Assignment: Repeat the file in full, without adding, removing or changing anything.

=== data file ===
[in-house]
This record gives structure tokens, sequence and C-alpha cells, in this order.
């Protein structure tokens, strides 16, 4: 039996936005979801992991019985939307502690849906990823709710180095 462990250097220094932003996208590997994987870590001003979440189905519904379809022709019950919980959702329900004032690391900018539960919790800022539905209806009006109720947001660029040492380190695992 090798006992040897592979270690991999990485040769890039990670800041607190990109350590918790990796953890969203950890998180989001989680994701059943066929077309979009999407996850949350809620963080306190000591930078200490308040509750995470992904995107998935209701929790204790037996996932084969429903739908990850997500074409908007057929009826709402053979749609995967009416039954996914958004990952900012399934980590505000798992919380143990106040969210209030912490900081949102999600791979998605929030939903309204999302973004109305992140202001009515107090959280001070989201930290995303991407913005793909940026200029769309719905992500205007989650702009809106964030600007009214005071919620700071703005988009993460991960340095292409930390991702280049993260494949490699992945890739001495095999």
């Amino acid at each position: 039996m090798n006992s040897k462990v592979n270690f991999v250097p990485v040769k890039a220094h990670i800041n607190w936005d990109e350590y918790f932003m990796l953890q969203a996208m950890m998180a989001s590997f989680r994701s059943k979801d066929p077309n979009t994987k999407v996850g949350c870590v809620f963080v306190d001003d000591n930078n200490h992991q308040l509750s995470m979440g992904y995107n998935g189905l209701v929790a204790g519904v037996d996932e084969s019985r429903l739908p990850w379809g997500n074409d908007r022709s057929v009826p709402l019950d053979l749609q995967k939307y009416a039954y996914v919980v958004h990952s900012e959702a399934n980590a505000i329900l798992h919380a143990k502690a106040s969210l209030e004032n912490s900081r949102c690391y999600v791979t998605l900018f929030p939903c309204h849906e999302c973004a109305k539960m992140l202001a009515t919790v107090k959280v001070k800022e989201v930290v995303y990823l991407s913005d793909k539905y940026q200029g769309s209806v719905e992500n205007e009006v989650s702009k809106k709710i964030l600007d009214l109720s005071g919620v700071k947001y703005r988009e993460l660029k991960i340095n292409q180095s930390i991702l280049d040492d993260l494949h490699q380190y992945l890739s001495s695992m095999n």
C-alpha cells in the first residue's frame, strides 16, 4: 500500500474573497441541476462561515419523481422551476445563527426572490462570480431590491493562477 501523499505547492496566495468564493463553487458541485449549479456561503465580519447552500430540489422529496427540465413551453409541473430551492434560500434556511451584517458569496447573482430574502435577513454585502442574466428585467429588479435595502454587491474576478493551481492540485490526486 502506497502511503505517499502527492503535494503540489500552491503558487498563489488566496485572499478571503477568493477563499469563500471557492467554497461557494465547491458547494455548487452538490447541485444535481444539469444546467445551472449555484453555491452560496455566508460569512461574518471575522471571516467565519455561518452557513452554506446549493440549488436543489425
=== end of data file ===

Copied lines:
[in-house]
This record gives structure tokens, sequence and C-alpha cells, in this order.
């Protein structure tokens, strides 16, 4: 039996936005979801992991019985939307502690849906990823709710180095 462990250097220094932003996208590997994987870590001003979440189905519904379809022709019950919980959702329900004032690391900018539960919790800022539905209806009006109720947001660029040492380190695992 090798006992040897592979270690991999990485040769890039990670800041607190990109350590918790990796953890969203950890998180989001989680994701059943066929077309979009999407996850949350809620963080306190000591930078200490308040509750995470992904995107998935209701929790204790037996996932084969429903739908990850997500074409908007057929009826709402053979749609995967009416039954996914958004990952900012399934980590505000798992919380143990106040969210209030912490900081949102999600791979998605929030939903309204999302973004109305992140202001009515107090959280001070989201930290995303991407913005793909940026200029769309719905992500205007989650702009809106964030600007009214005071919620700071703005988009993460991960340095292409930390991702280049993260494949490699992945890739001495095999």
């Amino acid at each position: 039996m090798n006992s040897k462990v592979n270690f991999v250097p990485v040769k890039a220094h990670i800041n607190w936005d990109e350590y918790f932003m990796l953890q969203a996208m950890m998180a989001s590997f989680r994701s059943k979801d066929p077309n979009t994987k999407v996850g949350c870590v809620f963080v306190d001003d000591n930078n200490h992991q308040l509750s995470m979440g992904y995107n998935g189905l209701v929790a204790g519904v037996d996932e084969s019985r429903l739908p990850w379809g997500n074409d908007r022709s057929v009826p709402l019950d053979l749609q995967k939307y009416a039954y996914v919980v958004h990952s900012e959702a399934n980590a505000i329900l798992h919380a143990k502690a106040s969210l209030e004032n912490s900081r949102c690391y999600v791979t998605l900018f929030p939903c309204h849906e999302c973004a109305k539960m992140l202001a009515t919790v107090k959280v001070k800022e989201v930290v995303y990823l991407s913005d793909k539905y940026q200029g769309s209806v719905e992500n205007e009006v989650s702009k809106k709710i964030l600007d009214l109720s005071g919620v700071k947001y703005r988009e993460l660029k991960i340095n292409q180095s930390i991702l280049d040492d993260l494949h490699q380190y992945l890739s001495s695992m095999n």
C-alpha cells in the first residue's frame, strides 16, 4: 500500500474573497441541476462561515419523481422551476445563527426572490462570480431590491493562477 501523499505547492496566495468564493463553487458541485449549479456561503465580519447552500430540489422529496427540465413551453409541473430551492434560500434556511451584517458569496447573482430574502435577513454585502442574466428585467429588479435595502454587491474576478493551481492540485490526486 502506497502511503505517499502527492503535494503540489500552491503558487498563489488566496485572499478571503477568493477563499469563500471557492467554497461557494465547491458547494455548487452538490447541485444535481444539469444546467445551472449555484453555491452560496455566508460569512461574518471575522471571516467565519455561518452557513452554506446549493440549488436543489425